New Zealand and Australia send humanitarian assistance to Tonga | News


The governments of New Zealand and Australia sent missions on Monday to assess the damage caused by a huge underwater volcanic eruption and subsequent tsunami that hit Tonga last Saturday.


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The eruption sent a thick layer of ash into the sky, contaminating water supplies, cutting off communications and initially preventing surveillance flights from assessing the extent of the damage.

However, this Monday, flights from New Zealand and Australia were finally able to leave. So far, there were no official reports of injuries or deaths on Sunday night, with communications limited.

Tonga’s cabinet held a crisis meeting on Sunday and asked for assistance, the office of Zed Seselja, Australia’s minister for the Pacific, said.

The flight from Australia will assess damage to critical infrastructure such as roads, ports and power lines and determine the next phase of the response effort.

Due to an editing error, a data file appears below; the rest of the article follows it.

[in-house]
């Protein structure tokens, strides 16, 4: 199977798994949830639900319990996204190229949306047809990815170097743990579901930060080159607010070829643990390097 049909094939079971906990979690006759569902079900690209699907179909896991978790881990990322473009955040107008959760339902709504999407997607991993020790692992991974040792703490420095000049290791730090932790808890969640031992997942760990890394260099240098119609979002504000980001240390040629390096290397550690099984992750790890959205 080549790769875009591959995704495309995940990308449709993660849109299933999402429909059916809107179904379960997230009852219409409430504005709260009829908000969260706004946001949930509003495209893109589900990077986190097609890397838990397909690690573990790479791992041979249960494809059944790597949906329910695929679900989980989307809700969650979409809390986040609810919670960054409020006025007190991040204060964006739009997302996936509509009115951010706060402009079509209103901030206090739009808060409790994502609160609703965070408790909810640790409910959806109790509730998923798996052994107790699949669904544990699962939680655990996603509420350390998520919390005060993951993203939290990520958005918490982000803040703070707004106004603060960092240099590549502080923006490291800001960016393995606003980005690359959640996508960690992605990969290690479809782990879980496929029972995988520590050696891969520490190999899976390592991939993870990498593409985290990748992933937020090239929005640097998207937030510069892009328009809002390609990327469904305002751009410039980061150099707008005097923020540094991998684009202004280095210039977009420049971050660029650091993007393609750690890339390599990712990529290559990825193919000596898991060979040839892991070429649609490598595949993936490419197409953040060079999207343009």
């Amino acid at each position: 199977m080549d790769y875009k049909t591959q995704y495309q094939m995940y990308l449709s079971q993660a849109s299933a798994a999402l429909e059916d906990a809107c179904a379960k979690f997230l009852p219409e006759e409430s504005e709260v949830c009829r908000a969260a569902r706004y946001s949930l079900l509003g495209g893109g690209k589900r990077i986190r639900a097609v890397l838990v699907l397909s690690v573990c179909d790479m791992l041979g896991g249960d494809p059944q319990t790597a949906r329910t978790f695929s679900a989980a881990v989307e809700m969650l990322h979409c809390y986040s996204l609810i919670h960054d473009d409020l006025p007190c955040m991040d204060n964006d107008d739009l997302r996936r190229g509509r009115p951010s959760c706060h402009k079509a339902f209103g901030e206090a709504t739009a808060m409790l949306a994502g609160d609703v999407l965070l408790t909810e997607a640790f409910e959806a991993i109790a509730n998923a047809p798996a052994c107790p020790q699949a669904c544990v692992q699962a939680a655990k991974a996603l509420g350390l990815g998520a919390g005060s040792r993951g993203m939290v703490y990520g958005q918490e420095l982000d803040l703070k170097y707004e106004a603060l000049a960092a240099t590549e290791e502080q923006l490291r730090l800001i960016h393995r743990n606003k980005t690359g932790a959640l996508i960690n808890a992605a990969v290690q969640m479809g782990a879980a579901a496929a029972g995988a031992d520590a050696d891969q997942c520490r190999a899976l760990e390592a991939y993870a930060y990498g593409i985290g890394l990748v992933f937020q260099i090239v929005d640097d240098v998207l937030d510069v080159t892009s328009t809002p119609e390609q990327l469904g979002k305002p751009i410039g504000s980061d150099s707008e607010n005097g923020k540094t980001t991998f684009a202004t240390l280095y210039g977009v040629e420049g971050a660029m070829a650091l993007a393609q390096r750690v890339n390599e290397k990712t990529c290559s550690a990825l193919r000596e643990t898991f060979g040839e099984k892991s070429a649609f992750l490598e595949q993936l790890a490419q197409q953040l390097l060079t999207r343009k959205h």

Meanwhile, New Zealand Prime Minister Jacinda Ardern told a news conference on Sunday that no contact had been made with coastal areas beyond the capital Nuku’alofa.

A tweet on Sunday morning indicated that Tonga’s Prime Minister Siaosi Sovaleni said the tsunami warning remained in effect and much of the country had suffered severe damage.

In turn, the International Federation of the Red Cross (IFRC) expressed its concern that Tonga is isolated from the rest of the world, since according to the updates the scale of the devastation could be immense, especially for the outer islands, said the head of the IFRC delegation in the Pacific, Katie Greenwood.

The biggest concern is access to safe and clean drinking water as a result of the saltwater inundation caused by the tsunami waves and the ash fall from the volcanic eruption, as well as shelter for communities, particularly on the coast.

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